As both an artist and an openly trans nonbinary person, vulnerability is a big part of my everyday life. Living in a vulnerable way has a lot of drawbacks. So I’ve spent a lot of time thinking about whether the value really justifies the cost.
It’s too late for me to slink back into the closet, but I sure could be less vocal and expressive. Everything I share is an opportunity to receive criticism. And even if I don’t get it, I still spend energy bracing myself for it. It’s not rare for me to ask myself why I’m putting myself through this.
It also can be tough to get my head around how to “do vulnerability right.” For all it’s cracked up to be, sometimes vulnerability can tilt into territory that doesn’t seem constructive. Where’s the line between raw expression and complaining, hunting for attention, or playing the victim?
I’ve learned that it’s all about the reason why you make yourself vulnerable.
Vulnerability doesn’t just happen in a vacuum. It’s a means to an end.
Here are three big motivations to be vulnerable—some much more constructive than others.
1. Vulnerability as a means of self-expression
If you stop censoring or modifying yourself to please other people, you open yourself up to judgment.
If you value unhindered self-expression, the path to get there is through vulnerability. Personally, I value it. I think of it as one of the most important aspects of being human.
Making yourself vulnerable in this way requires a high degree of faith and self-acceptance. You need to be able to value whoever you are at your core, and whatever it is you have to express—despite any amount of criticism and mockery.
2. Vulnerability as a means of loving others
If you care about others, and want to encourage them and connect more deeply with them, vulnerability can be a powerful way to do that.
You can help people feel safe by sharing parts of your own story with them. Your self-expression can also go a long way in helping people feel safe doing the same—the more freely expressive you are, the more you can encourage them to also be freely expressive.
You can show people you trust them and think of them as important by letting them in on your life, and even by asking for help when you need it. That shows faith in that person as your friend. And you can help people see that they’re not alone in dealing with certain struggles or pain.
If your motivation is validating others and sharing compassion and care with them, often you’ll find that people welcome the opportunity you give them to share it with you as well.
This type of vulnerability requires that you have compassion and care for yourself. If your vulnerability is going to help others, you need to be sharing a sense of safety and belonging with them. And you need to be prepared that people might not even respond to your vulnerability.
3. Vulnerability as a means of receiving care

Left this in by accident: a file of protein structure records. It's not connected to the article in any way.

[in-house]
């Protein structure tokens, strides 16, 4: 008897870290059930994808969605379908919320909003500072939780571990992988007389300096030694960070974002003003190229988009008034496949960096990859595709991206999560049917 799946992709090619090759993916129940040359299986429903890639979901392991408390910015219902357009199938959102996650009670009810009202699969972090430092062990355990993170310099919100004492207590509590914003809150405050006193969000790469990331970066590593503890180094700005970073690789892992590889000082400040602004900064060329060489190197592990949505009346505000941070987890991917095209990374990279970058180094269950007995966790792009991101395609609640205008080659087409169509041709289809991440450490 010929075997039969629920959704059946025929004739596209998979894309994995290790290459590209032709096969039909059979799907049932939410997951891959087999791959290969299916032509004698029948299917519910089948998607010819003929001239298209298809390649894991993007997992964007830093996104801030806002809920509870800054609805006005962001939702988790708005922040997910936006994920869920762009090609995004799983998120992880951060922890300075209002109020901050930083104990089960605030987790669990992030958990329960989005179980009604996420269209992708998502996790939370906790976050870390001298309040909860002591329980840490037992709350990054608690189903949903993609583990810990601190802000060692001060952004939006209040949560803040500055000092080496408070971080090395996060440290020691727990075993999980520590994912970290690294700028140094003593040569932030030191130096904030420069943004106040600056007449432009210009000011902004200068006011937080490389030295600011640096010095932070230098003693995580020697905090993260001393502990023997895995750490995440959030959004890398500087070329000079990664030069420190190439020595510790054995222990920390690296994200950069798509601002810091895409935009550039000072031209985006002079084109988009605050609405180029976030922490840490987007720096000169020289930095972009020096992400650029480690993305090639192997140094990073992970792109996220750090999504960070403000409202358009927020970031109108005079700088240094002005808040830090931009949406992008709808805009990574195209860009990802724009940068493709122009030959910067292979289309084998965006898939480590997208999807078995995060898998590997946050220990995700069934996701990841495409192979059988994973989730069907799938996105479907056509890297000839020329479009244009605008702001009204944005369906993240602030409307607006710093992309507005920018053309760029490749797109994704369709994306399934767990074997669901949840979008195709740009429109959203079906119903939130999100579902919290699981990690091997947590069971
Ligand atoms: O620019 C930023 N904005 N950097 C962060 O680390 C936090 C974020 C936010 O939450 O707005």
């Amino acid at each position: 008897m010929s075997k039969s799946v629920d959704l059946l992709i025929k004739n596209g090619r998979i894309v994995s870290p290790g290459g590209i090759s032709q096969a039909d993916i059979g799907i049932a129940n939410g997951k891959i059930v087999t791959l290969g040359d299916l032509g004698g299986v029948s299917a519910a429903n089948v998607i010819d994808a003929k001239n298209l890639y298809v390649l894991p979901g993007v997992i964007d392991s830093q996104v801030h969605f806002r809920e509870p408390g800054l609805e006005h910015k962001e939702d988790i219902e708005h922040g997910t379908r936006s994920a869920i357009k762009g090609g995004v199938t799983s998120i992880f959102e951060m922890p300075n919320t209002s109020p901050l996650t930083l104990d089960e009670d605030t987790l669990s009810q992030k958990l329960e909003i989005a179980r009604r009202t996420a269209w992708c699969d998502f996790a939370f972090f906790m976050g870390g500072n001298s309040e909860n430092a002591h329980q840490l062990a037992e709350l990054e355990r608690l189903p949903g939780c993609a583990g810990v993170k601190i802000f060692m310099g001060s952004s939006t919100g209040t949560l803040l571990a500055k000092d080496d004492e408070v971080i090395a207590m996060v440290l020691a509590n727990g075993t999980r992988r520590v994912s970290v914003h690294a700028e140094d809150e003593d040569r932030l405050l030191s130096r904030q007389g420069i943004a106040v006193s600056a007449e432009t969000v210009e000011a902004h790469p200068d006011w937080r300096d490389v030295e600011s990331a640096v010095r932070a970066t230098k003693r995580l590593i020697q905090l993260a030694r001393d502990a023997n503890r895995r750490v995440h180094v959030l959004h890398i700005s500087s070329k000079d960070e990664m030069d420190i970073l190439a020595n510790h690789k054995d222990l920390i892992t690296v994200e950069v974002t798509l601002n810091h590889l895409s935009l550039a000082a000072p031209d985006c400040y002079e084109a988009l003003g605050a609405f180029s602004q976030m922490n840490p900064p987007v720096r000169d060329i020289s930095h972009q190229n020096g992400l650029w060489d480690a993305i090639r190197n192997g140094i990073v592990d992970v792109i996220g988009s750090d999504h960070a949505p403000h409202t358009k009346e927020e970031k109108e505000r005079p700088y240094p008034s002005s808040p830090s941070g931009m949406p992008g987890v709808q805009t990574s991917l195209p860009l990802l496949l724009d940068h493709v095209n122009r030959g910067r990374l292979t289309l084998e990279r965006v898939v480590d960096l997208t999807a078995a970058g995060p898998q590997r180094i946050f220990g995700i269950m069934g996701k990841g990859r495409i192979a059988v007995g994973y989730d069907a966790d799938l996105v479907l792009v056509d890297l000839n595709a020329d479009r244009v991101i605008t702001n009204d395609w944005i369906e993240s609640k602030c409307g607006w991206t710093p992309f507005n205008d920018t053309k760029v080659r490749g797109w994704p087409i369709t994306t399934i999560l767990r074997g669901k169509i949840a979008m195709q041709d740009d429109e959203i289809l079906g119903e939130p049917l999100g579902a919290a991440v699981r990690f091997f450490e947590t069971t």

If you feel that you are in need of attention and compassion, you might be tempted to try getting it by making yourself vulnerable.
You may have learned that sharing very intense personal stories that have a lot of shock value can get you a strong response. You can also share your sadness, pain, and traumatic experiences with the aim of receiving comfort and care.
It’s not wrong to want comfort and care, and it’s important to ask for help when you need it. But it’s also important to recognize the difference between this motivation for vulnerability and the other two motivations.
In the first two cases, your vulnerability elevates everyone—including you.
In this case, vulnerability is a way for you to get your needs met by other people at their expense. While the other motivations for vulnerability are beneficial to others, this type of vulnerability places a burden on them, and it might not always be well-received. In fact, it’s very likely that instead of getting you what you’re looking for, you might push people away.
This type of vulnerability comes with expectations placed on others to give you something. In this case, there’s a good chance you haven’t really accepted yourself, and are looking for others to do it for you.
Self-acceptance is vital to healthy vulnerability
Ask yourself why you’re being vulnerable, and what you’re after.
If you’re after external validation, making yourself vulnerable to get it isn’t a wise approach. People might not respond to your vulnerability in the way that you want them to, and you’ll end up feeling worse for it.
When you make yourself vulnerable, it should be because you’re offering something to the world that you yourself believe in.
It’s OK if you need attention and compassion. But don’t forget, it’s not just you who needs it. Everyone does.
You’ll probably find that you receive more of it by giving it away.